A Shooting Disaster

After years in the works, Terry Gilliam is finally ready to his unveil take on the first (and maybe best) novel of all time. The specific details of the film's production is a comedy of errors that would have been lost to time... had Gilliam not hired a second crew to film the filming of the film back in 2000. That documentary, Lost in La Mancha, is available in full on Youtube and documents the various crazy things that happened on this film:
 
- On the first day of shooting outdoors, sound control was plagued by a next-door NATO aircraft target practice area. Undaunted, Gilliam decided to film on, and figure out the audio issues in post production. 
 
- This angered the skies, who said, "If shooty shoot airplanes aren't enough, then we'll unleash a torrential storm," (exclusive quote DO NOT STEAL). The result was a flash flood which rushed through the set like extras rush to the craft services table.
 
- The same week, lead actor Jean Rochefort suffered a herniated disc. 
 
The good news is, the film was insured for $15 million and there was a video documentary record of everything that went wrong. I do film the making of everything I produce, and I relish the thought of insurance adjustors having to look through 10+ hours of footage should they ever reject my claim for colon cancer.
 

Tragedy at the Imaginarium

Gilliam's curse of "actors dying/getting seriously injured" was yet to feature it's biggest victim.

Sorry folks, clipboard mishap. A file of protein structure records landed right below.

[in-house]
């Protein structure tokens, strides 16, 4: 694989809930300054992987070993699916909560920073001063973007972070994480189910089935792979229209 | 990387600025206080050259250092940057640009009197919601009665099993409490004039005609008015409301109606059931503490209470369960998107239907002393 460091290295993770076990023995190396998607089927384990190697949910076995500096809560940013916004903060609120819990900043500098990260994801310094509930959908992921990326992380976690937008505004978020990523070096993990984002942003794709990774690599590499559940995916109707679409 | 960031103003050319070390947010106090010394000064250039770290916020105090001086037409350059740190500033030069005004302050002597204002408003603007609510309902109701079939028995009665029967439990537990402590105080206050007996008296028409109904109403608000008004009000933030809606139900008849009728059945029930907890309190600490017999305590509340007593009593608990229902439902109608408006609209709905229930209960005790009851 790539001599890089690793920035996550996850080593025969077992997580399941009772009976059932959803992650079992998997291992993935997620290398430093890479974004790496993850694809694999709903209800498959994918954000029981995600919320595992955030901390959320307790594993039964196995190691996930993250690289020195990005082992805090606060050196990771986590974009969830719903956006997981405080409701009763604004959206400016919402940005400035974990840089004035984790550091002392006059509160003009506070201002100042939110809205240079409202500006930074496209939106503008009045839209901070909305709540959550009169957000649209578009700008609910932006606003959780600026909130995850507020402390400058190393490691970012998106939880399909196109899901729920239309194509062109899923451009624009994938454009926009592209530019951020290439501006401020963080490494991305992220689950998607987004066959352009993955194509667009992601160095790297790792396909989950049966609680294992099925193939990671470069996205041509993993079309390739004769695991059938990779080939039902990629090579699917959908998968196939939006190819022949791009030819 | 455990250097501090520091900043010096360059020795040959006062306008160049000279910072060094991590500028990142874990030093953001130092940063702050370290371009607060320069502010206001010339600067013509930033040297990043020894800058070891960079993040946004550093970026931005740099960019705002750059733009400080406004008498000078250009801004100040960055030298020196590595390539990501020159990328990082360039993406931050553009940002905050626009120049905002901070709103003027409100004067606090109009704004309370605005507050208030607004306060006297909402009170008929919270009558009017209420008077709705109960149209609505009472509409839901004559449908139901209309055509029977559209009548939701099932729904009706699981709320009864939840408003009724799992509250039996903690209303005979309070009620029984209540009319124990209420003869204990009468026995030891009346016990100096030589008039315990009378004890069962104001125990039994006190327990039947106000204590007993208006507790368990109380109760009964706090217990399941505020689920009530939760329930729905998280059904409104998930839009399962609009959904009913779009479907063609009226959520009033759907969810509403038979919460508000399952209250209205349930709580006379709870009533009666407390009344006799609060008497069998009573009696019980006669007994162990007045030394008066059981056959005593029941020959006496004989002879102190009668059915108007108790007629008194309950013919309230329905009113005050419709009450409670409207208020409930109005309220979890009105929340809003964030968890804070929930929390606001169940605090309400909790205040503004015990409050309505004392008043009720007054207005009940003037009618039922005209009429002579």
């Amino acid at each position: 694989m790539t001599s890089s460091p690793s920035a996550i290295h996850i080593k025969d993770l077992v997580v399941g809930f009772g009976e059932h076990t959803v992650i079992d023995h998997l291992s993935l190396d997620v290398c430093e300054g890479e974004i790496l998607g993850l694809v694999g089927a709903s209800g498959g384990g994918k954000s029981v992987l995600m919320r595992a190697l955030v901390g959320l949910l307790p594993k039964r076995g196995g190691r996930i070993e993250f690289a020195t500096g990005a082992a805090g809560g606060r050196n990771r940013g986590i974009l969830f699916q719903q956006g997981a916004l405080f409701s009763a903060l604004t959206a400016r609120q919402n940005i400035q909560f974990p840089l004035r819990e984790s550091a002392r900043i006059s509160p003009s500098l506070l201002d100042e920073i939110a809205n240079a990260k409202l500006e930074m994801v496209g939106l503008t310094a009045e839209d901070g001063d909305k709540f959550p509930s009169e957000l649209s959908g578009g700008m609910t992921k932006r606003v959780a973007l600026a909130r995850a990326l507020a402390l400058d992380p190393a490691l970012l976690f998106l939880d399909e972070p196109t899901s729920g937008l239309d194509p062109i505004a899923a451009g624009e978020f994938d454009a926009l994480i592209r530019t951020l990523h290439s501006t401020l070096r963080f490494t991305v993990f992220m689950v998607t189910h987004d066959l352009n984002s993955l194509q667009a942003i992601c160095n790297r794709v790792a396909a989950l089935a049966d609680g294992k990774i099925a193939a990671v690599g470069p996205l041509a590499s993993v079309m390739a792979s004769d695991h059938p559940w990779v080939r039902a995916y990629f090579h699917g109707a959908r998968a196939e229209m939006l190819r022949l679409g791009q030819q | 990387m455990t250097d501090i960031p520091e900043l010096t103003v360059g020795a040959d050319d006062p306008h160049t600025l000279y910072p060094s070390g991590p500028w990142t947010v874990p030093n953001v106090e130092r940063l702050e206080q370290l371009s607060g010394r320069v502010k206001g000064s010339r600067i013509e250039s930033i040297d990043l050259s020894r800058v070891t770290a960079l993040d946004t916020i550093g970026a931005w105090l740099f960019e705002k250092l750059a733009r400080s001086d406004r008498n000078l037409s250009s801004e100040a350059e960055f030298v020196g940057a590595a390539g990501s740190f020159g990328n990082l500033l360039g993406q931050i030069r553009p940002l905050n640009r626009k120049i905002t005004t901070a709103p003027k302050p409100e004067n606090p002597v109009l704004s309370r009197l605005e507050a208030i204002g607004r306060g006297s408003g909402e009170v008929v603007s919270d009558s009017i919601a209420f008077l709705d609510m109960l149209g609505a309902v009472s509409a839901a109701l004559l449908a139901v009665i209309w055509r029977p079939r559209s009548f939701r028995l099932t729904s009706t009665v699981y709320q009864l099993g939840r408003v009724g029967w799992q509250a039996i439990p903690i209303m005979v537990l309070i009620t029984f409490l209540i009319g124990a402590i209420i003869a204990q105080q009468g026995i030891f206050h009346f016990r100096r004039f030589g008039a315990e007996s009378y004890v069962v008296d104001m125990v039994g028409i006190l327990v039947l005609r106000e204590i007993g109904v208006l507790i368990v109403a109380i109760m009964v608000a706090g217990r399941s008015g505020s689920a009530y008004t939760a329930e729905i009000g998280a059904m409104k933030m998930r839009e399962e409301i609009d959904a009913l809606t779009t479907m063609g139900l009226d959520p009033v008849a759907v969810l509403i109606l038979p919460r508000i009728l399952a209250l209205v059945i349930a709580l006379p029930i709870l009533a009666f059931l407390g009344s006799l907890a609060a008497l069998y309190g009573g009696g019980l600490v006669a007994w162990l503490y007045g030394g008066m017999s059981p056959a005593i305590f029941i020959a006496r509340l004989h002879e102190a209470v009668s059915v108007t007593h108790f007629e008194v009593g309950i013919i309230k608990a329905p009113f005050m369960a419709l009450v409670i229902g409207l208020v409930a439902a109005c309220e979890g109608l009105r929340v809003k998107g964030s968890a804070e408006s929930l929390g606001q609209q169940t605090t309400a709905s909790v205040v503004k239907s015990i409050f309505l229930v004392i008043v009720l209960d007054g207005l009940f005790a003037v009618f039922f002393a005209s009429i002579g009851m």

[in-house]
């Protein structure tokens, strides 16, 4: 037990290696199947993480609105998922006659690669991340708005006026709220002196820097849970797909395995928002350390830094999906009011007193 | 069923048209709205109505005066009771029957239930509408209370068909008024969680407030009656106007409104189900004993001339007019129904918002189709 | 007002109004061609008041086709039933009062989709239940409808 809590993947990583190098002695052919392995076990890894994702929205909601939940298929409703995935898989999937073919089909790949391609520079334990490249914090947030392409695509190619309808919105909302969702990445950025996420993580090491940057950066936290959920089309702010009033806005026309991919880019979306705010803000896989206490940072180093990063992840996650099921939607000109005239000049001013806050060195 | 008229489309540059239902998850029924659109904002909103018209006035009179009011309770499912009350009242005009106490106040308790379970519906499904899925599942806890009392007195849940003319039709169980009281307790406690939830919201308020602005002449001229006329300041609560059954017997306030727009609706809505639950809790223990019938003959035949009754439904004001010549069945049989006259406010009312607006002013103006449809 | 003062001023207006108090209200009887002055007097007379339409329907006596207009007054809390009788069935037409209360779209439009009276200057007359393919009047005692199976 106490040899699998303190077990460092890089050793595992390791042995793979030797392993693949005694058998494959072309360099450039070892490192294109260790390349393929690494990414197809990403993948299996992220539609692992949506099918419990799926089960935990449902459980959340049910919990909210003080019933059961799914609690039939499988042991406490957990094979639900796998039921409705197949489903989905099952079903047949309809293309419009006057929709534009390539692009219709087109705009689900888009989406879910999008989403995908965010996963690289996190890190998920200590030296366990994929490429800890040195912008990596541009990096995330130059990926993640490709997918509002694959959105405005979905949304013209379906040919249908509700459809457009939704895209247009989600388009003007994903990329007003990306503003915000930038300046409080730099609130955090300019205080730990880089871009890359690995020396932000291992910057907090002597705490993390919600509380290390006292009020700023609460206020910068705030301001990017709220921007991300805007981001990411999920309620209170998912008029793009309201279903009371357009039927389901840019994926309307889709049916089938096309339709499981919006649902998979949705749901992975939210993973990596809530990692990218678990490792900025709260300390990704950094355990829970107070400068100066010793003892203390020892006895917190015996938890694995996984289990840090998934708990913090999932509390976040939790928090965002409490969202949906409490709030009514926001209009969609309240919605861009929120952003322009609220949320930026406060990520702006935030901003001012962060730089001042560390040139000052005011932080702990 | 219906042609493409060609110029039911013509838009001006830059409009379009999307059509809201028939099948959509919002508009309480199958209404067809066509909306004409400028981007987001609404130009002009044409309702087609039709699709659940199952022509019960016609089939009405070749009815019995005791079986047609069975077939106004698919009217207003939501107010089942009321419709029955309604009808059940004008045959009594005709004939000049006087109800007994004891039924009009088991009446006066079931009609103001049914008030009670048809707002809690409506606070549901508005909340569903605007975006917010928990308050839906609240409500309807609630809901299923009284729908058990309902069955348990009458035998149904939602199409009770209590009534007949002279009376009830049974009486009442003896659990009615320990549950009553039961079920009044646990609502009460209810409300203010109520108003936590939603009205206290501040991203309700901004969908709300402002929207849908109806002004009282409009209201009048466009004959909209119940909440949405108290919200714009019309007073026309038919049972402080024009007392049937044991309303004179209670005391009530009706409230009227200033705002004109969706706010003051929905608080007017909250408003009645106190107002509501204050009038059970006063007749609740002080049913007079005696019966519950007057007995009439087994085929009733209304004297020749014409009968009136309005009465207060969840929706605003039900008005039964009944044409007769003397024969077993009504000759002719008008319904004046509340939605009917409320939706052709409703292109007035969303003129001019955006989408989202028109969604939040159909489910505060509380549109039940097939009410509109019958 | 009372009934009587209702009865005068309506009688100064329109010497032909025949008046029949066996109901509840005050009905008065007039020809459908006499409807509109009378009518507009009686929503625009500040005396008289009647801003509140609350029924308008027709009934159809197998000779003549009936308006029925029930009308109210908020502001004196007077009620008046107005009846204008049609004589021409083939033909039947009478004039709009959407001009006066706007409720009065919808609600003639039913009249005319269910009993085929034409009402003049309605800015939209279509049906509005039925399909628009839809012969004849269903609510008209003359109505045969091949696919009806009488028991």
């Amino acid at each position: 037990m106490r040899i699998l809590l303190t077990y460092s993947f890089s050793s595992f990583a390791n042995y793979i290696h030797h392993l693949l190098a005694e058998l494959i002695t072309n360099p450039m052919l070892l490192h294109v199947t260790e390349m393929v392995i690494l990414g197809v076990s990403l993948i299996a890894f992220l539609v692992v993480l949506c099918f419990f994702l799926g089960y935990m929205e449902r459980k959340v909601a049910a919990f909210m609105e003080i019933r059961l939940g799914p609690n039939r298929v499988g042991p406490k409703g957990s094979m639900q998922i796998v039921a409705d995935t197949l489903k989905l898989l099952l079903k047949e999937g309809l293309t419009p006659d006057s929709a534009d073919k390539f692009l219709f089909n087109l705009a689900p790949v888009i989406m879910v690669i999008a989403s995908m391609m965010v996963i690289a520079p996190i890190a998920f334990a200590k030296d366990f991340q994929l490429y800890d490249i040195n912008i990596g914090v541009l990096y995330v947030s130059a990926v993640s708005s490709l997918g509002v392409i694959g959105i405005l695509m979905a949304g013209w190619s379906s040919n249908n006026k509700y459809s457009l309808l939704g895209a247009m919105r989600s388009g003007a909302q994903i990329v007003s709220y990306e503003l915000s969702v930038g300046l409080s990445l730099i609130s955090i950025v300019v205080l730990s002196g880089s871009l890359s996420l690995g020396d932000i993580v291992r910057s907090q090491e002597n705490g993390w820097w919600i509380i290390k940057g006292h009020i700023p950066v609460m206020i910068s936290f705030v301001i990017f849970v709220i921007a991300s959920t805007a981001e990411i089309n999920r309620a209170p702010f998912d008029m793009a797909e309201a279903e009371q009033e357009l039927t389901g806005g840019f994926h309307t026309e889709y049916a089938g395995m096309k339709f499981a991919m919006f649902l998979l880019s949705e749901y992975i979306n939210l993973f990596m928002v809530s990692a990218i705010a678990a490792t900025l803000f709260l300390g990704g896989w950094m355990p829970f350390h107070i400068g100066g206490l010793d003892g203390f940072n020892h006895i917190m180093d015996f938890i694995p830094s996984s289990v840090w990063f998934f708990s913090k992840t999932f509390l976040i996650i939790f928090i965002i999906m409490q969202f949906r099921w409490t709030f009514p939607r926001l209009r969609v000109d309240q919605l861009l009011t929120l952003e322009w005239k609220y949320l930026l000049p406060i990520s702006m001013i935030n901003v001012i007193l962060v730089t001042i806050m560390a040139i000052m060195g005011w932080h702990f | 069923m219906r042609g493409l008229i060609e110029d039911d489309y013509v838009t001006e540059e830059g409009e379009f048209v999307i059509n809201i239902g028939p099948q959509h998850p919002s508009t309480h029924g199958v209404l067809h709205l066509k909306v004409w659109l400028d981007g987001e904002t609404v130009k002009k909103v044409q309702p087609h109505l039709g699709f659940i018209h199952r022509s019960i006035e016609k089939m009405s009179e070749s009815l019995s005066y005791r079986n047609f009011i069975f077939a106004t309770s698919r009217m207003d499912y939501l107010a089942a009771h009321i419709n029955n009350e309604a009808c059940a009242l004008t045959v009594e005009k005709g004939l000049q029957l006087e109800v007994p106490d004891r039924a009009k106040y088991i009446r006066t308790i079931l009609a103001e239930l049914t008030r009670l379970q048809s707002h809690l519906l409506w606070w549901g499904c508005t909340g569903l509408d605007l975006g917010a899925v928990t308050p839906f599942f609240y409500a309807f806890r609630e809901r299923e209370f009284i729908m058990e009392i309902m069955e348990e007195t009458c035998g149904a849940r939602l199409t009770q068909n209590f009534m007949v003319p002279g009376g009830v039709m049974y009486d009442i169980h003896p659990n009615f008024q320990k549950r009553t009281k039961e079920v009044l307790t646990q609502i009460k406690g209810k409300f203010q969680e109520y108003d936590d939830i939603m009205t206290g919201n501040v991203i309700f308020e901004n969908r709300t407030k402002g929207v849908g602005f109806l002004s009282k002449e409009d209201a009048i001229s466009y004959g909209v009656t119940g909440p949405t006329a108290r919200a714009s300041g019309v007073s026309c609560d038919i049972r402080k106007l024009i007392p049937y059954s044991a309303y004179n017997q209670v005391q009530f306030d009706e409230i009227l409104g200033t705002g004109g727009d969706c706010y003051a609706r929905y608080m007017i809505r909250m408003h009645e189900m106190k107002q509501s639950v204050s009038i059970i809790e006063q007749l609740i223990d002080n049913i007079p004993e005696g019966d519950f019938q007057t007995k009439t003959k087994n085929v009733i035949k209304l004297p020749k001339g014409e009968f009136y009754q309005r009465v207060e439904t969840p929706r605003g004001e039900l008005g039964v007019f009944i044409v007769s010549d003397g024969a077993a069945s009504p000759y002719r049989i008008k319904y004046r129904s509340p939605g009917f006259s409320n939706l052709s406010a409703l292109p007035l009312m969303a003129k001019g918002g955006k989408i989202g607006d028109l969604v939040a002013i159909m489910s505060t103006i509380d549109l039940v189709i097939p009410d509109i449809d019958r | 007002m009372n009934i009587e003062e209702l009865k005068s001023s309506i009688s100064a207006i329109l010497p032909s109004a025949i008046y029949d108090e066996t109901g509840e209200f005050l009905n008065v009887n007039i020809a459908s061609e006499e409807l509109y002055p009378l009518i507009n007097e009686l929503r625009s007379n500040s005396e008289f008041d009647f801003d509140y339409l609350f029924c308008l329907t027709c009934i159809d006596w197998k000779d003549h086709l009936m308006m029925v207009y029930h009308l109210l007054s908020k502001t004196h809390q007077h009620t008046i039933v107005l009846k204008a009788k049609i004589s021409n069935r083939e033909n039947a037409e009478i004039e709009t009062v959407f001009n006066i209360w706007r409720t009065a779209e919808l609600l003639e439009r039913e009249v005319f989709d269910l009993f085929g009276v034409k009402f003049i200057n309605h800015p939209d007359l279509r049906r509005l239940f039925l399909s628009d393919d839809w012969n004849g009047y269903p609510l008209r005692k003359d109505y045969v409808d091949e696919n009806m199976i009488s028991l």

In 2008, filming was well underway for Gilliam's mouthfully-titled The Imaginarium of Doctor Parnassus. Things were working great, the lead actor had even taken a special interest in putting in the extra hours to make this film special. Unfortunately, this main performer was Heath Ledger, who of course passed away that year. 
 
Ledger's acting buddies stepped in to pick up the slack. Johnny Depp, Colin Farrell, and Jude Law all portrayed different "states" of Ledger's character. They even donated their proceeds from the film to Ledger's daughter. 
 
No doubt, Gilliam's spirits were buoyed by this display of teamwork. Maybe he even figured the weird curse that seemed to plague his productions has been lifted. No doubt, his step was a bit lighter, until he walked into the street and got hit by a bus.
 
The impact broke Gilliam's back more than any arbitrarily strict executive meddling ever could. Still, Gilliam pushed on and finished filming. He may have thought he was out of the woods, but he wasn't, as producer William Vince died from cancer before post-production could get underway. I don't know if you expected a punchline here, or something, but I got a joke out of cancer to end that last entry, and I'm not about to draw from that well twice in a row.
 

Taking Personal Battles to the Press

Brazil has mystified its share of viewers, and studio exec Sid Sheinberg was not immune to bafflement. When Gilliam's cut of the film came in six minutes longer than it was supposed to, Sheinberg took it as an invitation to utterly reshift the focus of the film, in a series of drastic re-edits with the schmaltzy theme of "love conquers all."